What happened

WestRock Company (NYSE:WRK) is having a tough time convincing investors about its growth prospects amid concerns of a trade war between the United States and China. Shares of the packaging manufacturer slumped 19.8% in December, according to data provided by S&P Global Market Intelligence, extending its full-year losses to a steep 40%.

Interestingly, WestRock recently made a big acquisition and delivered strong numbers for fiscal 2018 (year ended Sept. 30). Yet a string of analyst downgrades in December amid macro concerns spooked investors. The stock, however, appears to have caught the attention of value investors already: WestRock's up nearly 8% so far this month as of this writing.

Check out the latest WestRock Company earnings call transcript.

So what

In FY 2018, WestRock grew sales by 9.6% and earned nearly 41% higher combined income before taxes from its corrugated and consumer packaging segments. WestRock's operating cash flow surged to $2.4 billion from $1.9 billion in FY 2017. The company also increased its dividend by 5.8% during the year, and the stock yields a solid 4.8% currently.

In November, WestRock also closed the acquisition of KapStone Paper and Packaging in a $4.9 billion deal. KapStone should strengthen WestRock's foothold in the corrugated packaging market as well as add specialty kraft paper products to its portfolio.

Unfortunately, the packaging industry isn't in the best shape, or so it seems given the string of analyst ratings downgrades that WestRock stock has received in recent weeks.

A globe surrounded by cardboard containers.

Image source: Getty Images.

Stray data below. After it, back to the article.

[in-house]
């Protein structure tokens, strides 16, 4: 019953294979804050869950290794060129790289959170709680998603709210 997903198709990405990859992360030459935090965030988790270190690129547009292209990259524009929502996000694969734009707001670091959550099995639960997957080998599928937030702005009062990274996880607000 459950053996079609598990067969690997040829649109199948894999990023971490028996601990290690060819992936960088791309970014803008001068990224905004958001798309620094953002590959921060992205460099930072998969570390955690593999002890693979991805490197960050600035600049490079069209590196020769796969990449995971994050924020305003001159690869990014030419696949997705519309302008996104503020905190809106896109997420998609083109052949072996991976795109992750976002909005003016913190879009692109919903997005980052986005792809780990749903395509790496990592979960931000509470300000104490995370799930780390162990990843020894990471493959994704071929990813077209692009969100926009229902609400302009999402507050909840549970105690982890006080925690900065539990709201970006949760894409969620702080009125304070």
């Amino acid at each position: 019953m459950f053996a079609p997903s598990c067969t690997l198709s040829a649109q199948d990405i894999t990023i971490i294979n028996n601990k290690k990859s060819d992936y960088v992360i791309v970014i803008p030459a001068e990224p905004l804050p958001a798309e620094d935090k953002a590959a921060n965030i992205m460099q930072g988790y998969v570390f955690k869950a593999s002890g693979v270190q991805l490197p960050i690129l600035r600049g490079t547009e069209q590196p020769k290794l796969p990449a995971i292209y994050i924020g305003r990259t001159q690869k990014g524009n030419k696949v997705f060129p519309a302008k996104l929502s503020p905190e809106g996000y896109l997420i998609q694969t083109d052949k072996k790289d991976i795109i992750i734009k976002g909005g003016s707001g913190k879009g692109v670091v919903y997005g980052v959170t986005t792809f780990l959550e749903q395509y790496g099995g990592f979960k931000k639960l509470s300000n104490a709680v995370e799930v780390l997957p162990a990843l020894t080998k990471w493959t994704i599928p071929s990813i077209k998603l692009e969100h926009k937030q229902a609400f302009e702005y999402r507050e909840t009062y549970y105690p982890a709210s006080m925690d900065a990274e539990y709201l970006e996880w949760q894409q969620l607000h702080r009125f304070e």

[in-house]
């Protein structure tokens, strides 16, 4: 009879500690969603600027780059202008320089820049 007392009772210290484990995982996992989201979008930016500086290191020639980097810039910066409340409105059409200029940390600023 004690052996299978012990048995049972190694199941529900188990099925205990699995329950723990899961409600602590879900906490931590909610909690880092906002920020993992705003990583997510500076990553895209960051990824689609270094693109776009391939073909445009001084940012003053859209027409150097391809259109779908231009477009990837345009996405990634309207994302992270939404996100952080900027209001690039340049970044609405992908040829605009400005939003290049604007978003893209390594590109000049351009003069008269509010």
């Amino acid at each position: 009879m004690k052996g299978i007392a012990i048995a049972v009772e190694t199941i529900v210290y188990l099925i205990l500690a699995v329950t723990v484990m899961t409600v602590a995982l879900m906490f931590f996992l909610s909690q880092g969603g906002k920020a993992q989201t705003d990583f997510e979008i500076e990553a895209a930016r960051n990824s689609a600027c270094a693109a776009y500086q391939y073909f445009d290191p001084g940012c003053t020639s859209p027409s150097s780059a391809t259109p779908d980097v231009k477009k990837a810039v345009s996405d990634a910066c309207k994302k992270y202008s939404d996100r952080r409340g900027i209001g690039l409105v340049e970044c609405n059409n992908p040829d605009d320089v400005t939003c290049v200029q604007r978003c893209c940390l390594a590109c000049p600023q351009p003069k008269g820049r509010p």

In December, Goldman Sachs and BofA/Merrill Lynch downgraded their rating on WestRock to neutral. This month so far, Citigroup and RBC Capital have downgraded their ratings on WestRock. Fly.com offers some insight into what's going on here. Worry about rising supply and declining demand, especially in the containerboard market, is a common concern, with RBC also pointing at cost headwinds as an added hurdle.

You see, containerboard companies across the board are expanding capacity, from the U.S. to China to Europe. At the same time, industry experts see domestic demand waning on increased adoption of alternative packaging options and a slowdown in the economy. These factors could drive containerboard prices down and hurt profitability for manufacturers like WestRock even as input costs are on the rise.

Now what

To be fair, there's some merit to analyst concerns. On the other hand, the paper packaging industry also has strong visible growth catalysts such as booming e-commerce. You should get some insight into where WestRock's headed in 2019 and beyond during management's upcoming earnings conference call on Jan. 31. Keep an eye open for it.